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Buildings 2018, 8(1), 5; https://doi.org/10.3390/buildings8010005

An Investigation of Thermal Comfort and Adaptive Behaviors in Naturally Ventilated Residential Buildings in Tropical Climates: A Pilot Study

1
School of Engineering and Built Environment, Griffith University, Gold Coast, QLD 4215, Australia
2
Department of Architecture, University of Moratuwa, Moratuwa 10400, Sri Lanka
3
Department of Architecture, National University of Singapore, Singapore 117566, Singapore
4
Department of Architecture, University of Hong Kong, Hong Kong, China
*
Author to whom correspondence should be addressed.
Received: 9 November 2017 / Revised: 20 December 2017 / Accepted: 2 January 2018 / Published: 3 January 2018
(This article belongs to the Special Issue Human Factors in Green Building)
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Abstract

This article presents a pilot study of thermal comfort and adaptive behaviors of occupants who live in naturally ventilated dormitories at the campus of the National University of Singapore. A longitudinal survey and field measurement were conducted to measure thermal comfort, adaptive behaviors and indoor environment qualities. This study revealed that occupants living in naturally ventilated buildings in tropics were exposed to higher operative temperatures than what American Society of Heating, Refrigerating and Air-Conditioning Engineers (ASHRAE) comfort standards recommend for naturally conditioned spaces. However, they still felt that such conditions were acceptable. Two behavioral adjustments were found to have profound impacts on occupants’ acceptance of the imposed heat stresses: (1) increasing the indoor air velocity by turning on mechanical fans and opening the door/windows for cross ventilation, and (2) reducing clothing insulation by changing clothes and dressing in fewer clothes. Higher indoor air velocities were also associated with greater satisfaction with indoor air quality. The future study should develop a statistical model to correlate adaptive behaviors with temperature variations for tropical climates. View Full-Text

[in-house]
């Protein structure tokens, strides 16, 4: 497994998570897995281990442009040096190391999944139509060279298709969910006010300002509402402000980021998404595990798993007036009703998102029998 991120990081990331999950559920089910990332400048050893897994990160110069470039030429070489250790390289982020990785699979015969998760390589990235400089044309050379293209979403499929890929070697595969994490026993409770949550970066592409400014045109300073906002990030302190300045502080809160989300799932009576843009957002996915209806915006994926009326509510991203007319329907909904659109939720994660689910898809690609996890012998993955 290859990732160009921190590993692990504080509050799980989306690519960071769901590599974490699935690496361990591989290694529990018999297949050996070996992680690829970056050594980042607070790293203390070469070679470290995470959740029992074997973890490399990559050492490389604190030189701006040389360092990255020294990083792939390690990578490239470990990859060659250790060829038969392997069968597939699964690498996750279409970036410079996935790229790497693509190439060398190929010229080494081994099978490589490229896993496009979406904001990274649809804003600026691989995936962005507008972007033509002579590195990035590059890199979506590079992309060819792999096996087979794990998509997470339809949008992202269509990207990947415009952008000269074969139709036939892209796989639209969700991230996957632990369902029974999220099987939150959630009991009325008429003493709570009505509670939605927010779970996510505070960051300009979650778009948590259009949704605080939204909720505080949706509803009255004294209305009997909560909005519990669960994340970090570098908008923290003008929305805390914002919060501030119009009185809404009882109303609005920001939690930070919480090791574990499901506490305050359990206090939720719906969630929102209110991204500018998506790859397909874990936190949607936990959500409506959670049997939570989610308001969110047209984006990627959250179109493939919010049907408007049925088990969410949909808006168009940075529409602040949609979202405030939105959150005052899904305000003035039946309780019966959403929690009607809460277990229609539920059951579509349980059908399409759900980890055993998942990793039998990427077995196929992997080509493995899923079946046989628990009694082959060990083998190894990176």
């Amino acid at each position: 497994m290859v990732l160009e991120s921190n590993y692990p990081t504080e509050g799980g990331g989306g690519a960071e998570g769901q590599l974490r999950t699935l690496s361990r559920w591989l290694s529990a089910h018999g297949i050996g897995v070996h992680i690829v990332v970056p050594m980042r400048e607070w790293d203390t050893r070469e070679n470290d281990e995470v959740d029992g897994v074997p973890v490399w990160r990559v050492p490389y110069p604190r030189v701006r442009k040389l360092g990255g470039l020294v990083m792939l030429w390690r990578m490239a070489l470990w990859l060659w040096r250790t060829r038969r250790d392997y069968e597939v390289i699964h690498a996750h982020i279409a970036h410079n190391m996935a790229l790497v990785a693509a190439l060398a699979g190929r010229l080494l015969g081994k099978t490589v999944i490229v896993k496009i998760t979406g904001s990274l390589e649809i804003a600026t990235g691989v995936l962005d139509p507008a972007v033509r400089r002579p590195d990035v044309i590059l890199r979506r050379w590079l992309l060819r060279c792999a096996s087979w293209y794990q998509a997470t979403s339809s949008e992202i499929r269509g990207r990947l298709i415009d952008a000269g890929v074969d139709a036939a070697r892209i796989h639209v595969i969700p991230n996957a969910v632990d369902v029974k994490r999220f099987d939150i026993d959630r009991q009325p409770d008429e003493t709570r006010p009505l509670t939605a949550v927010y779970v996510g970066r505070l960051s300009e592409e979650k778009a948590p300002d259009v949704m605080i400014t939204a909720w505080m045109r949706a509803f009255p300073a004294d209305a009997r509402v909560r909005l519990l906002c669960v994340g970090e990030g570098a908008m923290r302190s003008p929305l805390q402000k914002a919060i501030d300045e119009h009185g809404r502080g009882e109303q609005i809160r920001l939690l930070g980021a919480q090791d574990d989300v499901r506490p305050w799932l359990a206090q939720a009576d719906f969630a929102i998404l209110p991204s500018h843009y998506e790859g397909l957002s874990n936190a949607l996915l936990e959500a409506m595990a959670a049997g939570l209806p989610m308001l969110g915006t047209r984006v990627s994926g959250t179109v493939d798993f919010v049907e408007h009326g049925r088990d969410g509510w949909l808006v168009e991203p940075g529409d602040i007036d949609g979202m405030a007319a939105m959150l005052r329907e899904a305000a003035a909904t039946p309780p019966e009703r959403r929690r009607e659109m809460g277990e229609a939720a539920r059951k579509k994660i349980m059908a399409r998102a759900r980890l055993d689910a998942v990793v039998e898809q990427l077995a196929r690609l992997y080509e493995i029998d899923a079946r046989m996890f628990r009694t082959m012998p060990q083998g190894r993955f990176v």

Keywords: natural ventilation; thermal comfort; thermal adaption; tropical climate; indoor environment quality natural ventilation; thermal comfort; thermal adaption; tropical climate; indoor environment quality
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Gou, Z.; Gamage, W.; Lau, S.S.-Y.; Lau, S.S.-Y. An Investigation of Thermal Comfort and Adaptive Behaviors in Naturally Ventilated Residential Buildings in Tropical Climates: A Pilot Study. Buildings 2018, 8, 5.

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